Thursday, April 25, 2013

The Issue That Divides Our Times

My post list is littered with drafts of post that I have attempted to write on this topic.  On multiple occasions I have started a post and then abandoned it.  The topic of course, is homosexuality-specifically homosexual marriage (or marriage equality if that is the way you prefer to address the issue).  I always stop because I am aware of my position.  As an ordained pastor, I need to be very mindful about what I post on the internet because it is all public.  I am mindful that everyone has an opinion, and I usually just assume most people disagree with mine.  I have stopped myself, because I had to ask, what fruit does throwing my opinion out there.  If a member of the church reads what I have to say, will it be edifying or will it be divisive?  The answer of course, with this issue anyway, is that it will be divisive.  This is an issue that EVERYONE has a firmly entrenched opinion in, and no matter how eloquently I try to explain why I am right, it is not going to really change any minds or build anyone up in anyway.     

However, this issue is coming to a head and one way or the other will be a watershed moment in our collective history.  I am sure you are all familiar with this symbol by now.
 photo equalsign_zps88eafa87.jpg

If you have a facebook account (or twitter account, or instagram account, or you know a computer) then you have seen this equal sign plastered everywhere.  It's ubiquity shows that this issue has gone from a fringe issue to one that occupies the public consciousness.  The popular way to deal with this issue is through simple inaction and delay, but I do not think that will work much longer.  As I said, it is coming to a head.

I will not be offering my opinion on the subject in this blog post, and if I do it right you will not know which way I fall (feel free to try and read between the lines if you like though).  However, I have a couple of observations on the issue that I feel are usually overlooked in the debate (and mostly name calling) that surrounds the issue of marriage right now.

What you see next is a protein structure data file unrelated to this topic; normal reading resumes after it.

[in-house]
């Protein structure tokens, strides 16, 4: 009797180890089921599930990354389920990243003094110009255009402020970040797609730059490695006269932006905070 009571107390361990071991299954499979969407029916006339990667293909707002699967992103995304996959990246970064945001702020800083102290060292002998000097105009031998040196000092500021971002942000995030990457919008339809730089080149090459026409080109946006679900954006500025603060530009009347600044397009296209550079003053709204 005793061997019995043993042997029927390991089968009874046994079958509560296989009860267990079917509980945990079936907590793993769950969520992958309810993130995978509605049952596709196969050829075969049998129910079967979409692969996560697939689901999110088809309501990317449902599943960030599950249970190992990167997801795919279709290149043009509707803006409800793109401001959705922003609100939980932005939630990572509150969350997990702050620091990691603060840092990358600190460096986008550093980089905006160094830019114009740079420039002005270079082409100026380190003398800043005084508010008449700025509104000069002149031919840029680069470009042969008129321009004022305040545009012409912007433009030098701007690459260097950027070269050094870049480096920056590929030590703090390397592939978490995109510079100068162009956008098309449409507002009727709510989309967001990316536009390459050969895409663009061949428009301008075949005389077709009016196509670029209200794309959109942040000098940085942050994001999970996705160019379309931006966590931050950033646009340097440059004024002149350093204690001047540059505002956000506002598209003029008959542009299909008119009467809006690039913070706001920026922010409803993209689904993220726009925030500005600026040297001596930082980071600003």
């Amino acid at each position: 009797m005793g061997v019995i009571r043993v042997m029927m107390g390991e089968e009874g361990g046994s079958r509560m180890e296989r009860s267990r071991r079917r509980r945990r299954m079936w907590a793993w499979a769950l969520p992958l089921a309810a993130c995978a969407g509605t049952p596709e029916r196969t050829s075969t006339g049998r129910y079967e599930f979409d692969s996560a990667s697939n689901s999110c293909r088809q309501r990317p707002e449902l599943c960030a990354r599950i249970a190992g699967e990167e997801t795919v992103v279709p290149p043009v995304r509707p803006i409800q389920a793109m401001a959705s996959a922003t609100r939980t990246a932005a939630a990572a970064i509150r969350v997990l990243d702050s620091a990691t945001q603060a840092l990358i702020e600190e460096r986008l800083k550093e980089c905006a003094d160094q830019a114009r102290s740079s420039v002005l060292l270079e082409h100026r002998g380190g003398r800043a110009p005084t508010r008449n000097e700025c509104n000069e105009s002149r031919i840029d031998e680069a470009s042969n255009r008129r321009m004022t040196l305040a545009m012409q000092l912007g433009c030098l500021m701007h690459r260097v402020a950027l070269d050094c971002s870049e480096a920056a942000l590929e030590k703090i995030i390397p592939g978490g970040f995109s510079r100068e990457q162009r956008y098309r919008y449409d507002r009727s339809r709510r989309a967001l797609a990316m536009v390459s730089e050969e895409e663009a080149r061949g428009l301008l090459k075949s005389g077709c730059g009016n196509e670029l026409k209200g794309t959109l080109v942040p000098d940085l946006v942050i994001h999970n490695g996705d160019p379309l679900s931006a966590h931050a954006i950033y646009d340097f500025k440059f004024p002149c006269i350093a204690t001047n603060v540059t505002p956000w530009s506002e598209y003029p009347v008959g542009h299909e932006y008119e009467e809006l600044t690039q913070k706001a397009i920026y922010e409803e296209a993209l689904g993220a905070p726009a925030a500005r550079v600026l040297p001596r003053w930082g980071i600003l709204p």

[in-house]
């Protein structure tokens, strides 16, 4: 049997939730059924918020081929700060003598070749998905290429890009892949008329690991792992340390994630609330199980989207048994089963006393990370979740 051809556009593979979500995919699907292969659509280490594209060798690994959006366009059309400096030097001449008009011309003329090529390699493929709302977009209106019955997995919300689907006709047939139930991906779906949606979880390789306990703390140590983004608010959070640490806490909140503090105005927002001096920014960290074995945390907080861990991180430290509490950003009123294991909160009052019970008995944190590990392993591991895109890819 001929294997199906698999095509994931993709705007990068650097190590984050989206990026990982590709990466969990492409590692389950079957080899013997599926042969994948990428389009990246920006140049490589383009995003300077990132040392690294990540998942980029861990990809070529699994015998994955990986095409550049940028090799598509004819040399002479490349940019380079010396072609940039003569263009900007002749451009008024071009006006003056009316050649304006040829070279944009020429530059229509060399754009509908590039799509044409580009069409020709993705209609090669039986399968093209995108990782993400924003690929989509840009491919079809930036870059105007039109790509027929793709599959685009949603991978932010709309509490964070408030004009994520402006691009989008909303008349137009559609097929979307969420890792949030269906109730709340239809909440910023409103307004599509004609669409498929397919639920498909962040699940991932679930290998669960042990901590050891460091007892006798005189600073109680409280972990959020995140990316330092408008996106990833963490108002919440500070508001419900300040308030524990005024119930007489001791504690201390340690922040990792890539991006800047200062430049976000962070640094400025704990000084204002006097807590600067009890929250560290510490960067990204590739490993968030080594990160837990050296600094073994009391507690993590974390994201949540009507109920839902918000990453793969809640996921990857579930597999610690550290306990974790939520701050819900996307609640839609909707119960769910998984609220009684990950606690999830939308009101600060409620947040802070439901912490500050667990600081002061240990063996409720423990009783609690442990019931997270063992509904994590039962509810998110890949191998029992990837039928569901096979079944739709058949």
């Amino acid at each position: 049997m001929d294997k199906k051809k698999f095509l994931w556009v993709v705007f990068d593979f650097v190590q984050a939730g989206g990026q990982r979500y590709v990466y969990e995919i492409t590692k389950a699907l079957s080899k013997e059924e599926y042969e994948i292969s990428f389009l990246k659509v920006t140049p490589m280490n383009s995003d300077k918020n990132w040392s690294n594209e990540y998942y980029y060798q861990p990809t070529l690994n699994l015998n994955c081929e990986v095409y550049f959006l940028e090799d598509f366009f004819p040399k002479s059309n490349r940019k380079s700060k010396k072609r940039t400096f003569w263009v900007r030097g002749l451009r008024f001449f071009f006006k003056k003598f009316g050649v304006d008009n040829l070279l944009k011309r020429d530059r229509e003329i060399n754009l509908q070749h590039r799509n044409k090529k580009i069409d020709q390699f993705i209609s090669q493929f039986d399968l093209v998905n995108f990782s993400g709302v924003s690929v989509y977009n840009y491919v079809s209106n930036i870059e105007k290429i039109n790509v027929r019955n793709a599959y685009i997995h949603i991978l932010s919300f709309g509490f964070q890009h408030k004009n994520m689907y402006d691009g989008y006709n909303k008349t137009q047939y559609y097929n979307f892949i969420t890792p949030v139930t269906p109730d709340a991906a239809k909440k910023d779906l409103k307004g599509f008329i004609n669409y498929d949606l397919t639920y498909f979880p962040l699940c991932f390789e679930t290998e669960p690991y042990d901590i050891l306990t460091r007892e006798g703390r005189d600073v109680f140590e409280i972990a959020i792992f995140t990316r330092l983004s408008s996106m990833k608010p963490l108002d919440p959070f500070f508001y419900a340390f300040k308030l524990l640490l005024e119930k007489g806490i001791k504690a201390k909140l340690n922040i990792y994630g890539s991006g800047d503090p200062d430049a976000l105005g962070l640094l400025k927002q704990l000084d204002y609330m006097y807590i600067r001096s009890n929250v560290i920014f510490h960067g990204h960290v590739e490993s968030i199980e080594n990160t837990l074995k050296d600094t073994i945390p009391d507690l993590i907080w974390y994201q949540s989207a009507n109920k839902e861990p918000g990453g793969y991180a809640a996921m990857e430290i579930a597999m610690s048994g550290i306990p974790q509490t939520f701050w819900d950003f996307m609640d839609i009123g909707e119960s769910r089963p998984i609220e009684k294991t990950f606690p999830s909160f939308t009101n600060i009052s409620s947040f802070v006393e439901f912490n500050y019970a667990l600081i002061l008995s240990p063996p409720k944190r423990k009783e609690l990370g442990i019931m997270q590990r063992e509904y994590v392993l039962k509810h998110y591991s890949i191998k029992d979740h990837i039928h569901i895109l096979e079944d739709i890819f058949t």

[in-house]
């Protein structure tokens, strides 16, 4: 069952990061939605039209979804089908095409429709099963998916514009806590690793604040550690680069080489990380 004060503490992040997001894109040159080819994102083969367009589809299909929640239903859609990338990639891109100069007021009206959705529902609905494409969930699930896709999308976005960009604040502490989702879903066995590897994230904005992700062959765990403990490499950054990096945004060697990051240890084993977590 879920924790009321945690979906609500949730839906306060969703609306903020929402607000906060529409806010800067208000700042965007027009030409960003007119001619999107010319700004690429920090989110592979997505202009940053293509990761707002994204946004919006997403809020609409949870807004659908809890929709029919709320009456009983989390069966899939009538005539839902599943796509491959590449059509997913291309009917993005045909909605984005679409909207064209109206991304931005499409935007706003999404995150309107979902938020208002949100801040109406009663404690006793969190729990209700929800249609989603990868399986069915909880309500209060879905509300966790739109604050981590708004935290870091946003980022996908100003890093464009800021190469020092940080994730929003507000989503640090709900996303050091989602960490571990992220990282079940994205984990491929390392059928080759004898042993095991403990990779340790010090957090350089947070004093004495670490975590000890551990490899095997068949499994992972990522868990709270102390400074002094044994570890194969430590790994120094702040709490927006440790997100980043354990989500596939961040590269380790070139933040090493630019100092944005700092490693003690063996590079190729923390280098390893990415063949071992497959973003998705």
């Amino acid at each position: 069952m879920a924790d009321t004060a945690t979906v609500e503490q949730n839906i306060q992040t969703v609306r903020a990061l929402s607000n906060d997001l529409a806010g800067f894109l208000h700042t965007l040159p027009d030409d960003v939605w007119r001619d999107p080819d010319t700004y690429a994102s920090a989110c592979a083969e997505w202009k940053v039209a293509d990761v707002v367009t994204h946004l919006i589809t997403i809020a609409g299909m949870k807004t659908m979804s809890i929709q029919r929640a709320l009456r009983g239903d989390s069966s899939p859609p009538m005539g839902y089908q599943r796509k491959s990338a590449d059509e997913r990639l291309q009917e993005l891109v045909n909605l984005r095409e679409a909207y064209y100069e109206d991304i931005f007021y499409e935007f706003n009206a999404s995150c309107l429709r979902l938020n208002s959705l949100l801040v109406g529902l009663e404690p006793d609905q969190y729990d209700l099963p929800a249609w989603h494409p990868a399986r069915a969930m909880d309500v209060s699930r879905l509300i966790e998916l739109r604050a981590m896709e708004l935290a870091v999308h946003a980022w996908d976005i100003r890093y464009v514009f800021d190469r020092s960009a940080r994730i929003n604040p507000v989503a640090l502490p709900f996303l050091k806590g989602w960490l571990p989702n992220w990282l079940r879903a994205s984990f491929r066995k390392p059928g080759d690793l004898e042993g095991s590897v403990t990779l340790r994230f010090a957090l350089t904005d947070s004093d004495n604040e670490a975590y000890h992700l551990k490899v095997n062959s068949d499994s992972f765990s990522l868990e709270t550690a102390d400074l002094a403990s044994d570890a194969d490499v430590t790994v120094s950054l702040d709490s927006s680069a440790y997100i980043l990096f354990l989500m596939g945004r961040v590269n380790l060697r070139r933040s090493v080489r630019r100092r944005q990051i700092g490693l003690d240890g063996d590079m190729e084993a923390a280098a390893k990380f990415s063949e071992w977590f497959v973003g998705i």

The thing with marriage is that it is a very complex term, and when someone refers to marriage they are using the one word to simultaneously refer to three different institutions.

First, marriage is a religious institution.  I realize people who do not claim any faith get married as well, but for many people marriage is a first, and foremost a religious ceremony and spiritual event.  Often the people who oppose homosexual marriage oppose it from the religious basis.  I do not need to quote chapter and verses the scriptures that reference homosexuality as a sin-we all know they are there.   I am also very well aware that for every single verse, there is an interpretation or rationalization as to why that verse does not truly condemn homosexual marriage as a sin.  Since I am not giving my opinion I will not comment on the legitimacy or fallacy of those interpretations.  I think if the people (especially the people of faith) who are in favor of homosexual marriage are honest, then they have to admit that it is fully possible that someone can honestly come to oppose homosexual marriage on religious grounds.  What I wish we could all agree upon is that some people oppose homosexual marriage out of religious conviction.  That does not mean these people are bigoted or homophobic, it means they are trying to live a faithful life by not comprising their faith based beliefs.